Reproduced from Daniel's Watercolour paintings, These premium coasters are made from heat, stain and scratch resistant melamine. They have a cork backing to prevent scratching...View full product details
Watercolour illustration of a Whale by Daniel Mackie. Printed on High quality 330gsm card. Cards are 7x5 inchs. Cards are blank inside so can be...View full product details
Illustrated with chickens and roosters. These trays are handmade in Sweden by using Scandinavian birch wood. certified by the Forest Stewardship Council, they are superb! We have...View full product details
A5 Perfect Bound notebook. Songbirds. Soft cover with 100 Pages and rounded corners - Created with luxury cream stock lined inside for your thoughts.- Sourced with care...View full product details
In Aesop’s fable, ‘The Hare, the Hound and the Goatherd’, a dog gives chase to a hare, but upon failing to catch him the goatherd laughs at him. The dog, once he has his breath back, tells the goatherd, “I was merely running for my dinner but he was running for his life”.
All prints are mounted and backed with white core polar ingress mount board. (14 x18 is double mounted)
Copyright © 2016 Daniel Mackie All Rights Reserved
You know the old philosophical dilemma, ‘what came first, the rooster or the egg?'
What's that, it’s the chicken not the rooster... oh, but you know roosters lay eggs too don’t you, it’s not just chickens? And one thing you should know is that if a rooster does lay an egg then you’d be wise not to have it for breakfast, as it would most certainly be a bad egg… a really bad egg… the baddest of bad eggs… a dreaded Cockatrice!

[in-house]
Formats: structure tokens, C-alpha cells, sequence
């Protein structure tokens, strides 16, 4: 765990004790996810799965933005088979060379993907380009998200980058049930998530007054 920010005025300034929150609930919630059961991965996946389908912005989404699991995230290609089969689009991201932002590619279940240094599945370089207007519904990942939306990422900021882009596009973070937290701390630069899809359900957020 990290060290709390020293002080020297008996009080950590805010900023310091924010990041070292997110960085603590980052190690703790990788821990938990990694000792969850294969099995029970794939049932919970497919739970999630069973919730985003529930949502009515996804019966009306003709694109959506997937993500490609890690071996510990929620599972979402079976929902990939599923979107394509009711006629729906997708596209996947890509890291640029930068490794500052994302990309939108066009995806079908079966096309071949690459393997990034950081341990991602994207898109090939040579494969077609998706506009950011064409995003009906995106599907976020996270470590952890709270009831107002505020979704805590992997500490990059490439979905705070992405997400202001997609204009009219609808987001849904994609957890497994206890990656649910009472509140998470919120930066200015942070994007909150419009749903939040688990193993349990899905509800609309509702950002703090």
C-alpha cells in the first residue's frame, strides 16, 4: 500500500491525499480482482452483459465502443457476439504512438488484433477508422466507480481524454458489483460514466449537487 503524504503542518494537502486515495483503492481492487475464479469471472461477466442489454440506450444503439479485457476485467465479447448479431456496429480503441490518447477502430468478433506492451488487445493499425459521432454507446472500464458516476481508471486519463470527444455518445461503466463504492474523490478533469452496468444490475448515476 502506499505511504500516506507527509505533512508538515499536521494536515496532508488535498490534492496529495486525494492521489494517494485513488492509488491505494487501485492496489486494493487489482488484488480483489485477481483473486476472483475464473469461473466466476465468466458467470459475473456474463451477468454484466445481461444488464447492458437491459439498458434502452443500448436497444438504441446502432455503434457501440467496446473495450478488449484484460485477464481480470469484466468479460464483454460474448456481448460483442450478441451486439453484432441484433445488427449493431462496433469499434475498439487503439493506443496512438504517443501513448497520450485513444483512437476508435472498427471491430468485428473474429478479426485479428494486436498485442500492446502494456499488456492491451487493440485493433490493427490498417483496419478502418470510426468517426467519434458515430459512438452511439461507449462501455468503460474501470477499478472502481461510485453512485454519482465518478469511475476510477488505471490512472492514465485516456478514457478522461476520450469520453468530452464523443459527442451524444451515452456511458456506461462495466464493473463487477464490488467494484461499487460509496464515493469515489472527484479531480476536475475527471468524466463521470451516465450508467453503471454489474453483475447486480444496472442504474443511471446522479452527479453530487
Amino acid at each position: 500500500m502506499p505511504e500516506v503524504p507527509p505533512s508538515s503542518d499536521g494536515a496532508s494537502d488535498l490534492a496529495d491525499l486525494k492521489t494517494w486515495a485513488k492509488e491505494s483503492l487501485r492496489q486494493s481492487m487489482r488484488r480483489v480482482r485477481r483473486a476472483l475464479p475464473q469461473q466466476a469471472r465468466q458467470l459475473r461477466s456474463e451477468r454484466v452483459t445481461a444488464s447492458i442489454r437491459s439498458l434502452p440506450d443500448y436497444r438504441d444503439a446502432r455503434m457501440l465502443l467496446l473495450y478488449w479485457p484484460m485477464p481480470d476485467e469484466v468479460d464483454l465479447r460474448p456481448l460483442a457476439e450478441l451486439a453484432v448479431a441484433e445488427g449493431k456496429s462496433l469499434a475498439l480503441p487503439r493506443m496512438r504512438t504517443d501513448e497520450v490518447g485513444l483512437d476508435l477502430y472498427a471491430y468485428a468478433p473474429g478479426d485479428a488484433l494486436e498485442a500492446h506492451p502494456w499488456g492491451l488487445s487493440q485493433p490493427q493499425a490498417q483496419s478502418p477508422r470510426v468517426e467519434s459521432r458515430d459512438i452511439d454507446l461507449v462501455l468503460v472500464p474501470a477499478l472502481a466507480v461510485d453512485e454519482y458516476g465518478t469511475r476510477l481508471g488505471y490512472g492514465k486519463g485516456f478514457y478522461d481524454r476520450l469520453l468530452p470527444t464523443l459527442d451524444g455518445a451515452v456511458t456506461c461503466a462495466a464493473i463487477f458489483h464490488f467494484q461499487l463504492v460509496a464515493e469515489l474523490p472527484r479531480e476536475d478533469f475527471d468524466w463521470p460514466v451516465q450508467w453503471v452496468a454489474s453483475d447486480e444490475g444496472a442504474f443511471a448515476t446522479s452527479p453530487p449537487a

Watercolour painting by Daniel Mackie Image © Daniel Mackie.
One of them has played James Bond, adding a ‘licence to pout’ to a ‘licence to kill’, another, armed with a paintbrush, gave a woman named Mona Lisa the most mysterious and talked about pout in the world, and one of them currently seems to find celebrity fame solely through pouting. But what does Daniel Craig, Leonardo da Vinci, and Kim Kardashian all have in common? They’re all cheeky monkeys, that’s what - well according to Chinese astrology they are anyway.
Tyrannosaurus Rex was named by Henry Fairfield Osborn, president of the American Museum of Natural History in 1905. He used greek, tyrannos, (meaning "tyrant") and sauros, (meaning "lizard"). and Latin, rex (meaning "king"). Translates as Tyrant Lizard the King!